Phantom 4 Pro vs. Phantom 4
Early last year, DJI released one of the most prestigious drones to date: The Phantom 4. For the price, the drone industry had never seen anything like it. It was deemed the drone ‘anyone can fly’ – and with DJI-intelligent technology engineered for almost ‘full’ autonomy. Once the drone was released, a lot of people expected a Phantom 5 to come out in the succeeding year. It didn’t. Instead, DJI released the Phantom 4 Pro at not a huge price differential, and which was said to have been upgraded, optimized, and reengineered in various areas. Now that it’s here, a lot of drone pilots wonder is it worth the upgrade? While it’s always important to do your own research on big purchases like upper-end drones, we say it’s absolutely worth it. In this brief piece about the differences between the Phantom 4 Pro and the Phantom 4, we’ll explain why.
Design: At the core, these two drones look the same. Actually, they’re nearly identical. They have sleek white finishes and the same chassis. Where the differences lie between the Phantom 4 & Pro in design, are in the battery and the smart-sensor system.
The Phantom 4 has a 5350 Mah battery while the Phantom 4 Pro has a 5870 Mah. This becomes very apparent after testing the machine and realizing quickly that it outlasts its predecessor (and a lot of drone batteries in general). In terms of sensor placement, not only are they sensors placed a bit differently, but there are more in the Phantom 4 Pro than there are in the Phantom 4; this upgrade is quite possibly the one that makes the upgrade worth it. As opposed to the front sensors of the Phantom 4, the Pro has front and back sensors, and then on its sides as well (these infrared sensors can detect objects up to 30m as opposed to the front/back detecting up to 100m). This is important as the Pro now has 360 degree collision avoidance as opposed to just in the front. The sensors also allow for new features absent in the Phantom 4 original (we’ll get into this in a bit).
Camera: There have been improvements here too. The Phantom 4 takes 12MB stills and shoots in 4k at 30fps. DJI targeted all you serious photographers out there when engineering the newer Phantom 4 model; the Pro takes 20MB stills and shoots in 4k at 60fps. Instead of the fixed focus of the 4, the Pro now has touch focus like the Mavic. It comes with a mechanical shutter and an improved aperture. It handles low light much more efficiently than its predecessor and takes 14 images in burst mode with a Max Bitrate of 100Mbps (both of these stats are double what the Phantom 4 does). By all means, the camera system on the Phantom 4 Pro is a big upgrade. The one negative: despite being a better camera, it has a narrower frame of focus. In the grand scheme of things and in comparison to the earlier model, all of this has little effect on the value of the new system. Side note: the Phantom 4 Pro has twice the SD card capacity for more storage too.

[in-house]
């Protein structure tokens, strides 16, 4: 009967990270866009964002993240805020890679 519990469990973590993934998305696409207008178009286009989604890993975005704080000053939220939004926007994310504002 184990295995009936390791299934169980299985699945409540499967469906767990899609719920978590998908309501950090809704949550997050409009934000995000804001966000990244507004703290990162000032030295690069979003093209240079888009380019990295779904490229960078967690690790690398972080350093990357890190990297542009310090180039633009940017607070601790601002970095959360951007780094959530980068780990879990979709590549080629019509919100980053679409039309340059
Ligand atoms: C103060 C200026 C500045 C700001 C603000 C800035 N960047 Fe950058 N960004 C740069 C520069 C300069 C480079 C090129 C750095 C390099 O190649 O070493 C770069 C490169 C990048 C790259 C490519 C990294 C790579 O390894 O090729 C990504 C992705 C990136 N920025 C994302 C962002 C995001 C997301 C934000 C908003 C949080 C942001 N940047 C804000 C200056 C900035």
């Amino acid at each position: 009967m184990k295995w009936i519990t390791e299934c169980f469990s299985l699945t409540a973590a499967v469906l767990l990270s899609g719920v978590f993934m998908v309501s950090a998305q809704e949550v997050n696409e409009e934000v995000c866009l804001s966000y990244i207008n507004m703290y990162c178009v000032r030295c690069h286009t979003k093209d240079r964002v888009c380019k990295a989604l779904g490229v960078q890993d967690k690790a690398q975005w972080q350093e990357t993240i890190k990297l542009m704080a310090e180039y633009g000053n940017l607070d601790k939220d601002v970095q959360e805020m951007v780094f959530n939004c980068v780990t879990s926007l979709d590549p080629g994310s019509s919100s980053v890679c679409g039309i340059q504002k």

Remote & distance: The Phantom 4 Pro has an extra 1.3 miles of range clocking it in at 4.3 miles in total. Not only is it a stronger signal, but it also uses 2.4 GHz and 5.8 GHz so that the transmission is never disrupted. With the Phantom 4 Pro you can now buy a controller with a built-in 1080 LCD display that has even less latency than you’ll experience giving commands from a tablet or smart phone. This is especially helpful when using the intelligent flight systems like TapFly, Draw, or Active Track.
Speed: The Phantom 4 Pro also contains two flight modes. The speed hasn’t really changed, with the newer drone clocking in with a 45mph max speed in sport mode. In beginner mode, the drone is faster – 31 mph compared to 22 mph.
Intelligent flight systems: Here’s the biggie. Now with the Pro you can fly with 360 degree obstacle avoidance on at 31mph rather than the original 22mph. What’s most impressive about this feat is that the sensor system on the Pro is a lot more advanced and efficient – so keeping it on is incredibly valuable. Now you can fly 14mph under the max speed and still count on your drone autonomously avoiding collisions. Especially in conjunction with other intelligent flight modes while filming.
TapFly is a system that’s improved: TapFly Free mode allows the pilot to send the drone in one direction while keeping the camera focused on a separate subject.
Return Home has improved too –now the Pro records its takeoff and is able to land exactly where it took off. It also computes and finds the smartest route home – taking weather, terrain, and distance into consideration. The recording is executed by the newly added side sensors.
A new feature called Draw is now in the cards; you basically draw a line wherever you want the drone to fly, and it’ll fly in that direction while maintaining altitude and speed. This is useful when you want to give longer, more stable direction to the machine.
Active Track has improved as well, since now the sensors will allow the drone to move backwards & forwards – within the sub modes of Active Track – profile has been added to the previously existing spotlight and trace. Now the Pro will follow alongside a moving subject and keep it in focus.
All in all – for the small leap in price (we’re not talking even a full thousand dollars here) the upgrades are one hundred percent worth it. The entire machine is optimized, there are more sensors, the camera is better, and all the intelligent flight systems have been given a friendly dose of let’s be even smarter. The Phantom 4 Pro truly takes its original form and optimizes it. We’re a big fan of the improvements, how it tests, and the current price range. If it’s in your budget, we definitely recommend the upgrade.